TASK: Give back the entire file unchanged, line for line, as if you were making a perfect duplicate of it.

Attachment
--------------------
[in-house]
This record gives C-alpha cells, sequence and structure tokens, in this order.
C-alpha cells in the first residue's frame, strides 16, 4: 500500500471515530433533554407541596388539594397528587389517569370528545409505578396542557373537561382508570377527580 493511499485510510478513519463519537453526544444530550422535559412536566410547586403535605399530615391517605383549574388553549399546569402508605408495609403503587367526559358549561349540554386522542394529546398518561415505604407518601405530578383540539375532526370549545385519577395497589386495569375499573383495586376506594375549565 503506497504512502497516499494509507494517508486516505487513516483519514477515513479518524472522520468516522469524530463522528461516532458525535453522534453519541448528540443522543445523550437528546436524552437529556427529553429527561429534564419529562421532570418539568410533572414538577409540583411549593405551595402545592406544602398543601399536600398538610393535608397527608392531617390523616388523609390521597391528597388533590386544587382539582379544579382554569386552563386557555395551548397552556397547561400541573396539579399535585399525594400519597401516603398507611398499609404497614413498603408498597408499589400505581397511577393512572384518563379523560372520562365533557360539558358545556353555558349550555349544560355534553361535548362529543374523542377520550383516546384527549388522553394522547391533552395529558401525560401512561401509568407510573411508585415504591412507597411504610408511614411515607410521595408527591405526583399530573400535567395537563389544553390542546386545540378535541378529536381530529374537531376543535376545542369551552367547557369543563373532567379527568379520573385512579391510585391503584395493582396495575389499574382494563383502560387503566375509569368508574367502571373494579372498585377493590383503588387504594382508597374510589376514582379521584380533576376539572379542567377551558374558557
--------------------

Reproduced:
[in-house]
This record gives C-alpha cells, sequence and structure tokens, in this order.
C-alpha cells in the first residue's frame, strides 16, 4: 500500500471515530433533554407541596388539594397528587389517569370528545409505578396542557373537561382508570377527580 493511499485510510478513519463519537453526544444530550422535559412536566410547586403535605399530615391517605383549574388553549399546569402508605408495609403503587367526559358549561349540554386522542394529546398518561415505604407518601405530578383540539375532526370549545385519577395497589386495569375499573383495586376506594375549565 503506497504512502497516499494509507494517508486516505487513516483519514477515513479518524472522520468516522469524530463522528461516532458525535453522534453519541448528540443522543445523550437528546436524552437529556427529553429527561429534564419529562421532570418539568410533572414538577409540583411549593405551595402545592406544602398543601399536600398538610393535608397527608392531617390523616388523609390521597391528597388533590386544587382539582379544579382554569386552563386557555395551548397552556397547561400541573396539579399535585399525594400519597401516603398507611398499609404497614413498603408498597408499589400505581397511577393512572384518563379523560372520562365533557360539558358545556353555558349550555349544560355534553361535548362529543374523542377520550383516546384527549388522553394522547391533552395529558401525560401512561401509568407510573411508585415504591412507597411504610408511614411515607410521595408527591405526583399530573400535567395537563389544553390542546386545540378535541378529536381530529374537531376543535376545542369551552367547557369543563373532567379527568379520573385512579391510585391503584395493582396495575389499574382494563383502560387503566375509569368508574367502571373494579372498585377493590383503588387504594382508597374510589376514582379521584380533576376539572379542567377551558374558557